In this three part series of posts I will examine a painful and frustrating condition called Frozen shoulder. Frozen Shoulder (AKA Adhesive Capsulitis) is a common condition treated by Chiropractors, and other manual therapists. It generally affects persons between 40 to 60 years of age and twice as many women as men. Commonly afflicts the non-dominate arm and can occur in both arms at the same time. It can be frustrating for patients because it can be hard to recognize at first and traditional approaches (such as pain medication) offer little relief. Frozen Shoulder typically starts slowly and from no identifiable cause (although less commonly it can start as a byproduct of another condition – such as post-surgery recovery or after a heart attack).
Most shoulder conditions start from a defined injury – such as a fall or other trauma and tend to improve with time. Frozen shoulder is the opposite – begins generally with no identifiable cause and it gets progressively more painful and restricted (see graph below). It is this difference that frustrates patients and Doctors alike.
What exactly is Frozen shoulder?
Adhesive capsulitis is another name for Frozen shoulder. It is ‘a soft tissue capsular contracture accompanied by painful and restricted motion of the Gleno-humeral joint (shoulder joint). The capsule is a ligament that attaches the arm bone to the shoulder blade and encloses the joint space between the bones. The shoulder is the most mobile joint in the body. Restricting its motion causes significant disability. The capsule literally shrink wraps the two bones together. The space inside this joint often decreases to less than a 10th of its normal size. This produces compression between the two bones and leads to much of the pain of the syndrome.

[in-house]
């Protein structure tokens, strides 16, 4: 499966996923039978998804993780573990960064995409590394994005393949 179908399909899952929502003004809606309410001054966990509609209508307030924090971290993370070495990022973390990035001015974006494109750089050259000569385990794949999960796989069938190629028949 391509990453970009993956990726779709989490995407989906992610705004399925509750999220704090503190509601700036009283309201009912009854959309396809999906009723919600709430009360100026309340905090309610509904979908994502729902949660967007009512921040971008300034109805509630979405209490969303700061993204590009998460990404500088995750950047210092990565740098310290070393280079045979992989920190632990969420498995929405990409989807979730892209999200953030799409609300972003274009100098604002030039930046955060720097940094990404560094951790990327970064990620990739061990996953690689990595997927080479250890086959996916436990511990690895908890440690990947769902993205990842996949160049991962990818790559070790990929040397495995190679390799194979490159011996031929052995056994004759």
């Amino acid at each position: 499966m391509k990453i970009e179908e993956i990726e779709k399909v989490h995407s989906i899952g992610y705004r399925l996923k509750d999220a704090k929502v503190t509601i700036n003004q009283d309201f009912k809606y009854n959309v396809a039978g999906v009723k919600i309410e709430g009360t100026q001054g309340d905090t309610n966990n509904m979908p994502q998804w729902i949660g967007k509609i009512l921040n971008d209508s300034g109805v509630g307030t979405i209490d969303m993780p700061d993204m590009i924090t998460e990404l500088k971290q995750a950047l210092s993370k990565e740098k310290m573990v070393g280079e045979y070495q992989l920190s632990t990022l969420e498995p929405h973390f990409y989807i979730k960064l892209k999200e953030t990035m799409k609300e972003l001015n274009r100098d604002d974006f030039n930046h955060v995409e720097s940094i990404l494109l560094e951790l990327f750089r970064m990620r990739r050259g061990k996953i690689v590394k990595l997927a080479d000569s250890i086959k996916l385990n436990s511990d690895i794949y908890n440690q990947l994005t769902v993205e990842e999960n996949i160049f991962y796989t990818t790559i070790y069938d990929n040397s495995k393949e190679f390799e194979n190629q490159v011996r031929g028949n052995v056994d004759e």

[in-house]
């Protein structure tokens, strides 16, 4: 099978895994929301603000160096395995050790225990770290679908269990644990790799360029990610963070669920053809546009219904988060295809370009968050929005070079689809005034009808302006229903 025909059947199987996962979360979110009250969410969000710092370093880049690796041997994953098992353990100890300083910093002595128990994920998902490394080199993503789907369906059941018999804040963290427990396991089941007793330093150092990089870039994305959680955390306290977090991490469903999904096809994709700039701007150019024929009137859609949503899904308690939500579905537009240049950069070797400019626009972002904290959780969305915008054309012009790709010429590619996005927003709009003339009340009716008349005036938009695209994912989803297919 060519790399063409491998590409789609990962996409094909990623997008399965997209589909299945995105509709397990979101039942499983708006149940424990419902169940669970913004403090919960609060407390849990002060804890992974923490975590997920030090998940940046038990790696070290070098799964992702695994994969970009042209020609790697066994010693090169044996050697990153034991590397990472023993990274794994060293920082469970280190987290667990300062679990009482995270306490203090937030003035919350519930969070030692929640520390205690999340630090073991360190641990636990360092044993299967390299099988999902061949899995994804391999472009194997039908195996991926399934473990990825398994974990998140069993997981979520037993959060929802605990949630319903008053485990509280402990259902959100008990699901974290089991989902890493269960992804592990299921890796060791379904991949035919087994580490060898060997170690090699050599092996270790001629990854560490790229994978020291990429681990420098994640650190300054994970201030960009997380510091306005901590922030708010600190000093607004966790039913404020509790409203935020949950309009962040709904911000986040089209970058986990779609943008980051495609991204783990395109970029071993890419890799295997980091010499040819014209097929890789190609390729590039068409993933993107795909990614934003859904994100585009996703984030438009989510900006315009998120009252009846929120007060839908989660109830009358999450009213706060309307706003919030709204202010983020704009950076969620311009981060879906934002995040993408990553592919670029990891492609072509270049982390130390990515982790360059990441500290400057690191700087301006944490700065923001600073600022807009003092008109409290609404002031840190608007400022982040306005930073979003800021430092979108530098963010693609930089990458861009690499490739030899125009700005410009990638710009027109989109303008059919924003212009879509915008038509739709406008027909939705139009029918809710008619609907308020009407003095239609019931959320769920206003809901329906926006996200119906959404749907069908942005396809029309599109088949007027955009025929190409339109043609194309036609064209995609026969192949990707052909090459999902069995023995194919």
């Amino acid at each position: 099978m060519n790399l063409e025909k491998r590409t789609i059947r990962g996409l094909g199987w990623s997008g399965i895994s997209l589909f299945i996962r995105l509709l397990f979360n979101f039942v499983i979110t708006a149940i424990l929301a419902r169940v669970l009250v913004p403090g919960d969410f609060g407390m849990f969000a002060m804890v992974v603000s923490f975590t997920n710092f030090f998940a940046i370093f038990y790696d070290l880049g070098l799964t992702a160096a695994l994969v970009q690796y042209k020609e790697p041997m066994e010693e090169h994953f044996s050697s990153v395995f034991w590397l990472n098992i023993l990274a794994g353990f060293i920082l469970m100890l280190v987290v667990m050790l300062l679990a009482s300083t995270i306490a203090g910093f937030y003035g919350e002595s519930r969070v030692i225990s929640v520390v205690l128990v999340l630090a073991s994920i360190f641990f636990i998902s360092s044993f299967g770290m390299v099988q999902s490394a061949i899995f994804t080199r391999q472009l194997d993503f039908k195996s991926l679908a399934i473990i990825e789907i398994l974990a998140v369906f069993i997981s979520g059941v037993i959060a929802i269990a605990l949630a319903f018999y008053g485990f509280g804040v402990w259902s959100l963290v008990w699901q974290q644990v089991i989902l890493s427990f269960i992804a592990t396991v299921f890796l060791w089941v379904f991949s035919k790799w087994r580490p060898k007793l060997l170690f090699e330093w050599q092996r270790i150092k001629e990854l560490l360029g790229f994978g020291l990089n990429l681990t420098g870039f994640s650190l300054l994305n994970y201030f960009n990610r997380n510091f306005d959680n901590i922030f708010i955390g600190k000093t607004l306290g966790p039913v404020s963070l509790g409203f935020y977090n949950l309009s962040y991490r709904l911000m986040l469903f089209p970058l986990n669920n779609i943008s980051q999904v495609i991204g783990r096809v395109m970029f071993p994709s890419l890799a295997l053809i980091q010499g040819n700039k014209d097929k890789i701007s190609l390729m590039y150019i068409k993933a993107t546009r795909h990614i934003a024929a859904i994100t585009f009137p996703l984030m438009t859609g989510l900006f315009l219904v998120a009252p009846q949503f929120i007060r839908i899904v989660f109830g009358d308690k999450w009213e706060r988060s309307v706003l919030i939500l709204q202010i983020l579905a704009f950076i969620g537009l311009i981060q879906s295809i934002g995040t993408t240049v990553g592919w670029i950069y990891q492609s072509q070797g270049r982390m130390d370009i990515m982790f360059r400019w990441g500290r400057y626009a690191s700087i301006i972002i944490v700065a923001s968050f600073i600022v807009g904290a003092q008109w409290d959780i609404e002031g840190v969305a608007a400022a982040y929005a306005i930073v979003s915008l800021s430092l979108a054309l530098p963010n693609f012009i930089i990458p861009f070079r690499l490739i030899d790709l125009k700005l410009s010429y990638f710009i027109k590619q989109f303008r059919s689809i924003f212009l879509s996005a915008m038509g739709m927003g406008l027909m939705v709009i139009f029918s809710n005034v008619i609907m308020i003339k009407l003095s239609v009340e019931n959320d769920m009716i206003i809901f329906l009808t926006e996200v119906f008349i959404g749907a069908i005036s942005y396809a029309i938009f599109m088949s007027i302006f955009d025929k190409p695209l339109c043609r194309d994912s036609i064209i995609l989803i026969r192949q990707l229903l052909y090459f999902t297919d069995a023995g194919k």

There are several health problems that are associated with increasing likelihood of developing this condition:
Chronic obstructive pulmonary disease (COPD)
Chronic Bronchitis (Emphysema)
Cervical disc disease
Inflammation is a common condition which increases the risk of the contracture (shrinking or tightening) of the capsule. There can be secondary causes after injury or when another pre-existing painful condition exists in another area.
Common Causes of secondary Frozen shoulder:
Fractures of the wrist or elbow or shoulder surgery especially if joint is immobilized or splinted for a prolonged period. Surgeries such as Mastectomy, Breast reconstruction, or other Thoracic surgery can also increase the risk. We successfully treat Frozen shoulder with a multifaceted approach incorporating Diet, Rest, Exercise, Alignment and Mindfulness. In the next few posts I will explain how this condition progresses and how it can be treated without drugs or surgery.
In the meantime I hope this has provided some understanding. Understanding is key for a patient to be able to help themselves with this condition. If you have some of these risk factors do what you can to minimize them. If you have any immediate questions about Frozen shoulder, please contact my office.
There is help
Are you having trouble with your shoulder? Contact us here if you would like to discuss your case or make an appointmenet